Between Hanoi and Angkor Wat
Kerstin Sowden, Asia Specialist, had grand expectations of Angkor Wat. Delving deep in to research and reveling in countless pictures she romanticized about standing amidst the ancient ruins, lit by the soft hues of day break. She transformed her imaginations to reality last month on her private-guided Vietnam and Cambodia tour and she's returned more enraptured than when she left. Kerstin gained novel experiences and heartfelt moments that have contributed to her already profound knowledge and understanding of Southeast Asia.
Here are her tales from the path to Angkor Wat:
I was quickly reminded of my Canadian heritage when I was happily basking in the 10-12 °C temperatures while the locals shivered under layers of clothing! Much of Vietnam's history was revealed to us during our visit to the Ho Chi Minh Mausoleum where Vietminh leader Ho Chi Minh read the Declaration of Independence on September 2, 1945, establishing the Democratic Republic of Vietnam. The Temple of Literature is Vietnam's first national university and is one of the several dedicated to Confucius. Visiting these significant historical places reminded me that the country's past goes much further back than the American War for which it's most commonly known for.
From the luxury Paradise Peak cruise ship, we had a breathtaking view of countless islands emerging from the emerald waters. As if taking in every detail of an art installation, we couldn't pull our gaze away as we floated along on the luxury ship. Each spacious cabin had an en-suite bathroom with Jacuzzi, we savored each exquisite meal and we were spoiled by our attentive personal butler – Paradise Peak made our experience of Halong Bay a true masterpiece! One morning we had breakfast out on the deck and watched as the bay came to life as fisherman rowed their boats out.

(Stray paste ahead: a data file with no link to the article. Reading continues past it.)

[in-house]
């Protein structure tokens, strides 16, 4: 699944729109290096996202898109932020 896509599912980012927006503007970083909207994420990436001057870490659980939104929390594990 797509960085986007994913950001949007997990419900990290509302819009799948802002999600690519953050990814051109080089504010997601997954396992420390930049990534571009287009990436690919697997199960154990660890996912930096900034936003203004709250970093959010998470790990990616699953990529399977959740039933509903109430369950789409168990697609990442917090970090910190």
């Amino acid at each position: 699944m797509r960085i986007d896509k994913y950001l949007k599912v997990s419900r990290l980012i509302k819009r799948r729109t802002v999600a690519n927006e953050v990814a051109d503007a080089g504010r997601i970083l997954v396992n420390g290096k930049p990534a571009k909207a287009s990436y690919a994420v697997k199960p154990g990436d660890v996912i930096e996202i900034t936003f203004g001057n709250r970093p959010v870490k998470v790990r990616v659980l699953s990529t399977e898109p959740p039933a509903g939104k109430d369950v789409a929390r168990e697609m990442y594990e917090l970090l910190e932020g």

My Son was built by the ancient Cham Empire. Influenced by Hinduism, they built temple complexes in central Vietnam. Most tourists who visit the My Son temple complex take a popular circuit that follows a natural order that points out significant details. We arrived just as a few buses unloaded a large crowd of eager tourists. Our guide took immediate notice and decided to do the circuit in reverse so as to avoid the crowds. It was a beautiful private-guided moment!
I love Vietnamese food. I loved it more when I had the opportunity to shop in the local markets for ingredients and learn how to make some of my favorite dishes. Red Bridge Cooking School offers a guided tour of Hoi An's colorful central market, boat trip on the Hoi An River, 2 hours hand on cooking class and the best part – you get to eat the food you made yourself! The market experience exposed us to fruits I'd never seen before, locals who joked and laughed with us and a whole new approach to shopping for meat - it included being able to feel the raw pieces of flesh before purchasing!
A PRIVATE-GUIDED KENSINGTON MOMENT: On our first morning in Siem Reap, we finally beheld the awe-inspiring sunrise at Angkor Wat. Standing at the edge of the pond in front of the main temple, I absorbed the meditative vibe around me. Slowly, the emerging day light brought every vivid detail of the temple to life. Our private guide was phenomenal not only for his in-depth knowledge but his attentiveness to creating the best possible Angkor Wat experience for us. He took us to the perfect viewing spots for sunrise and sunset, recommended fantastic local restaurants and pointed out significante details we would have otherwise missed.
Despite its relatively recent violent history, Cambodians are the most proud and grateful people I've ever met. Their infectious smiles and curiosity humbled me greatly. On our second day we were having breakfast on the grounds of one of the temples and a small boy happily approached us. Dressed in his school uniform, we assumed that he was skipping his morning class! "Where are you from?" he asked inquisitively. When we told him we were Canadians, he immediately stated that Ottawa is the capital. Then he excitedly rattled off the capital cities of various countries around the world. He seemed proud of himself and we encouraged him by continuing to ask him what the capital cities of some more, less common, countries. I was surprised by the correct answers he provided. His warmth and affability touched me profoundly. We had made a new friend in this wonderful place.
Another highlight of our time in Siem Reap, and perhaps the entire trip, was at a local orphanage. We arrived baring a bag or rice and several pens and notebooks all purchased for a mere $30 USD. It was a small donation to give in return for the multitude of smiling children who welcomed us graciously. Again, I felt humbled by their gratitude for items I take for granted in my daily life. Their jubilant spirit and wide-eyed enthusiasm will forever remain in my heart and memories of this beautiful country.